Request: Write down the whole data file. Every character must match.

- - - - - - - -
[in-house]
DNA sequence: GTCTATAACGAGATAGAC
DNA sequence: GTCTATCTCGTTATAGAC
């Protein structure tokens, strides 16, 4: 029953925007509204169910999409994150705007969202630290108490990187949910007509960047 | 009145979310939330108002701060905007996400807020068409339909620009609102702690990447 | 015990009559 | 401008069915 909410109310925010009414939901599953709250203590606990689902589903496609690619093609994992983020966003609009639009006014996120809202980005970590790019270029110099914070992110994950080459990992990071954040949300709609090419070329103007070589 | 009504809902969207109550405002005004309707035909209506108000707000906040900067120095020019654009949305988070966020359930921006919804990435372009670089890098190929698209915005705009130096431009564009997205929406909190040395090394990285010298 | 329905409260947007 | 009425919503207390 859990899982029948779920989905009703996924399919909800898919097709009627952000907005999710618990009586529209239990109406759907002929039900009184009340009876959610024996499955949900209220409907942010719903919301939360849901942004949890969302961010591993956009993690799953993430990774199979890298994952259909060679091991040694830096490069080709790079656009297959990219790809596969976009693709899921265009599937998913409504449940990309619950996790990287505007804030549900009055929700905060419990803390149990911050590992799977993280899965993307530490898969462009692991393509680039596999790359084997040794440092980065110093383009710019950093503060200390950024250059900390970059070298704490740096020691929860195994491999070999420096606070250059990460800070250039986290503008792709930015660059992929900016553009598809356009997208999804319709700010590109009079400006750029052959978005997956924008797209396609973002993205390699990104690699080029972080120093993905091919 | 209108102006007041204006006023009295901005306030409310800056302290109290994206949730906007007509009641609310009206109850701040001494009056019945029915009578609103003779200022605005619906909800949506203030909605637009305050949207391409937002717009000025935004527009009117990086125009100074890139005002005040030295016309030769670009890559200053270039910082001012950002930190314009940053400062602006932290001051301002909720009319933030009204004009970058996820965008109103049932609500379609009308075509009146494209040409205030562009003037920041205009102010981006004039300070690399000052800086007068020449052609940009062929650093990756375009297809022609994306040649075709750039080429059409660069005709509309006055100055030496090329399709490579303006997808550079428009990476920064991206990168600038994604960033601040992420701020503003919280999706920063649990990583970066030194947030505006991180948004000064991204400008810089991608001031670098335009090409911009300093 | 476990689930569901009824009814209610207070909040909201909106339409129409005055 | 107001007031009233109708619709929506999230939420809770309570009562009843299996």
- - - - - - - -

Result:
[in-house]
DNA sequence: GTCTATAACGAGATAGAC
DNA sequence: GTCTATCTCGTTATAGAC
């Protein structure tokens, strides 16, 4: 029953925007509204169910999409994150705007969202630290108490990187949910007509960047 | 009145979310939330108002701060905007996400807020068409339909620009609102702690990447 | 015990009559 | 401008069915 909410109310925010009414939901599953709250203590606990689902589903496609690619093609994992983020966003609009639009006014996120809202980005970590790019270029110099914070992110994950080459990992990071954040949300709609090419070329103007070589 | 009504809902969207109550405002005004309707035909209506108000707000906040900067120095020019654009949305988070966020359930921006919804990435372009670089890098190929698209915005705009130096431009564009997205929406909190040395090394990285010298 | 329905409260947007 | 009425919503207390 859990899982029948779920989905009703996924399919909800898919097709009627952000907005999710618990009586529209239990109406759907002929039900009184009340009876959610024996499955949900209220409907942010719903919301939360849901942004949890969302961010591993956009993690799953993430990774199979890298994952259909060679091991040694830096490069080709790079656009297959990219790809596969976009693709899921265009599937998913409504449940990309619950996790990287505007804030549900009055929700905060419990803390149990911050590992799977993280899965993307530490898969462009692991393509680039596999790359084997040794440092980065110093383009710019950093503060200390950024250059900390970059070298704490740096020691929860195994491999070999420096606070250059990460800070250039986290503008792709930015660059992929900016553009598809356009997208999804319709700010590109009079400006750029052959978005997956924008797209396609973002993205390699990104690699080029972080120093993905091919 | 209108102006007041204006006023009295901005306030409310800056302290109290994206949730906007007509009641609310009206109850701040001494009056019945029915009578609103003779200022605005619906909800949506203030909605637009305050949207391409937002717009000025935004527009009117990086125009100074890139005002005040030295016309030769670009890559200053270039910082001012950002930190314009940053400062602006932290001051301002909720009319933030009204004009970058996820965008109103049932609500379609009308075509009146494209040409205030562009003037920041205009102010981006004039300070690399000052800086007068020449052609940009062929650093990756375009297809022609994306040649075709750039080429059409660069005709509309006055100055030496090329399709490579303006997808550079428009990476920064991206990168600038994604960033601040992420701020503003919280999706920063649990990583970066030194947030505006991180948004000064991204400008810089991608001031670098335009090409911009300093 | 476990689930569901009824009814209610207070909040909201909106339409129409005055 | 107001007031009233109708619709929506999230939420809770309570009562009843299996």